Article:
The hostel is in an area that has a lot of hotels Guest Houses to choose from and has bars and cafes with good entertainment until the early hours so I can recommend the hotel and the area. Now Kancharaburi won’t mean anything to most of you reading this, but, if I mentioned the 1957 film by David Lean called “The Bridge on the River Kwai” which detailed the Japanese death Railway built by POW’s from Thailand to Burma during 1942 -1943 and told you the bridge in question is less than 2 km downstream from my hotel you will understand why I came here.

Probably in Hindsight I would have caught the train from Bangkok that actually goes over the bridge for the princely sum of 100 Baht but you can do it from Kancharaburi for the same price.

Today is an American Holiday known as “Thanksgiving” when they give thanks for what they have today thanks to the sacrifices of those gone before them and as you know two weeks ago during the time I was held captive by the Laos Amazons (see previous blog) the world had a remembrance day (11/11) which allowed us to remember the sacrifices made by others so that we can enjoy the freedoms we have today. I mention this because today I walked along the 7 km of track cleared by the Australian Government to remember the men who died building the Death Railway, I walked along Hellfire Pass where men died laboring 18 hours a day in blistering heat with only two bowls of rice to keep them going and I was knackered.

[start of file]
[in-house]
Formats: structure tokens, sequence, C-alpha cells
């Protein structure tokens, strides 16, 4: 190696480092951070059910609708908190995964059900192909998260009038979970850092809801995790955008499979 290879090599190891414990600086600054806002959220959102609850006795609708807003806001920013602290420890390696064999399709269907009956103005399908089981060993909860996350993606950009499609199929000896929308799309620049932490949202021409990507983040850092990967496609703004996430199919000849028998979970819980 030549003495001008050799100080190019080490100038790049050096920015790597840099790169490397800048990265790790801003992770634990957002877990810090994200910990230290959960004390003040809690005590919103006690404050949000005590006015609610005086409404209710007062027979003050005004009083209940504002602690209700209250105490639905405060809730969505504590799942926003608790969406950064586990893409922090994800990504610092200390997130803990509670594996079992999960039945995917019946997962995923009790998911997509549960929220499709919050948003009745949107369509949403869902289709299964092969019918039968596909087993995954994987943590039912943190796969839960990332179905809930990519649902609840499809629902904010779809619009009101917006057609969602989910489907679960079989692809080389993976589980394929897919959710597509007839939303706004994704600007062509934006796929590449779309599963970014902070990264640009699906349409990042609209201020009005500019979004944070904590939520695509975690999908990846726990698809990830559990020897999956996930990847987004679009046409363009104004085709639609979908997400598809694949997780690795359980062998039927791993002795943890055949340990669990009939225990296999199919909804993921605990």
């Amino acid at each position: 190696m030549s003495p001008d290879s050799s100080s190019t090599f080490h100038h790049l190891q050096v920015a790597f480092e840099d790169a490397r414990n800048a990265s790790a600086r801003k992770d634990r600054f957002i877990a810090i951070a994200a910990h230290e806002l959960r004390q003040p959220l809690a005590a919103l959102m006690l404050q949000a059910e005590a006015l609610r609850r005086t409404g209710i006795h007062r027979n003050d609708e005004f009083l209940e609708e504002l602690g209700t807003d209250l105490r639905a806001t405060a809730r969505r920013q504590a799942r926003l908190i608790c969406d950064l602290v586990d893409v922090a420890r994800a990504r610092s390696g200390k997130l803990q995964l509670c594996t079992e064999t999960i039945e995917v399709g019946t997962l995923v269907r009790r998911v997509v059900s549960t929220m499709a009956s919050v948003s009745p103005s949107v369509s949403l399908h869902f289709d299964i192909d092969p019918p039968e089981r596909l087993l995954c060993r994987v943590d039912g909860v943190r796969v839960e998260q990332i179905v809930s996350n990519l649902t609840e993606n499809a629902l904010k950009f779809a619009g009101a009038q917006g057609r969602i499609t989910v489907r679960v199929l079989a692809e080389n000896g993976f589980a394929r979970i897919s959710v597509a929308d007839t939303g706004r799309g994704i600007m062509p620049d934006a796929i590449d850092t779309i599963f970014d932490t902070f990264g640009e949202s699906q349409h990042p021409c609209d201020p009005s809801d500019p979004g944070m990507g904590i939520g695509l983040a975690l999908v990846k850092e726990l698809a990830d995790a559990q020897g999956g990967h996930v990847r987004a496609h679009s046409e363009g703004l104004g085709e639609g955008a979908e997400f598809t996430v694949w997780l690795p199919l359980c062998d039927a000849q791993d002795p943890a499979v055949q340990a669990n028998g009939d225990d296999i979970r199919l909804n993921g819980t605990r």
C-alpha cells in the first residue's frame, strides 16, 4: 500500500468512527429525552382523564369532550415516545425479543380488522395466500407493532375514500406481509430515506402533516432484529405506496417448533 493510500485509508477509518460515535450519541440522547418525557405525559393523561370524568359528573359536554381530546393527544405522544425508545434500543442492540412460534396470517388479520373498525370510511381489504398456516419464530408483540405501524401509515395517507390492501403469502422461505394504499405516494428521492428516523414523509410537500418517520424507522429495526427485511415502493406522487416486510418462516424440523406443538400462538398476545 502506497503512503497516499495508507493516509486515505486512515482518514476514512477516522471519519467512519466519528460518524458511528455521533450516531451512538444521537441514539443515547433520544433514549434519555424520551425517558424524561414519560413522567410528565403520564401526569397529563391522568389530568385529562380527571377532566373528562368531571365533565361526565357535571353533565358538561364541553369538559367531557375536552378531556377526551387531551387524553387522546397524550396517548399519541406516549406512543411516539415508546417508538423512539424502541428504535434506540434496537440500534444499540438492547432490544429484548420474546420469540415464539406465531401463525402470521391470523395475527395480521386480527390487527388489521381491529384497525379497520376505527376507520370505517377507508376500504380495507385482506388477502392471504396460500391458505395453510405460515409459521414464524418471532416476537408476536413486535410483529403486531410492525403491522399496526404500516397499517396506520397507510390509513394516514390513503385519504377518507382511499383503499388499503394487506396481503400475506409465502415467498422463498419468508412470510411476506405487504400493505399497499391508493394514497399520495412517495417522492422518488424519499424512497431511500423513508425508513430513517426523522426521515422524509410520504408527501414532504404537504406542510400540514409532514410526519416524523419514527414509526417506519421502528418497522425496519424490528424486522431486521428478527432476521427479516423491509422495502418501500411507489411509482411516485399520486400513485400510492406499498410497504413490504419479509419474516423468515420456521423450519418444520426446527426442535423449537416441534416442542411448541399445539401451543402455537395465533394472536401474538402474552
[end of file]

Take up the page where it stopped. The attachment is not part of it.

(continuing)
60,000 allied prisoners of war and 200,000 Asian conscripts worked on that railway in the two years and 45% of them died from cruelty (execution, exhaustion, malnutrition and disease), knowing that the railway would assist the Japanese there were many acts of sabotage which resulted in execution when discovered and I have to admit as I walked the line it brought tears to my eye knowing as one quote said “These men gave up their tomorrows so you can enjoy your todays” A little late, but let us all remember those that gave so much so that we travellers can wander the world in relative safety and thank them for their sacrifices.

Oh yes, that brings me back to Fred – Remember Fred? – well Fred was a prisoner of the Japanese in WW2 and they tortured him with bamboo splinters under his toe nails until he had no toes left and was left with an almost total intolerance to pain which is why he wore steel toe capped boots to protect what was left and he didn’t know his roll-up was still alight because he didn’t feel the pain anymore.

I didn’t find out about this until sometime after Fred had died but I will always remember Fred and what he and many others went through so I can wander the tracks of a railway line in Thailand long since abandoned that caused so many deaths.

For Fred and others like him – Lest we forget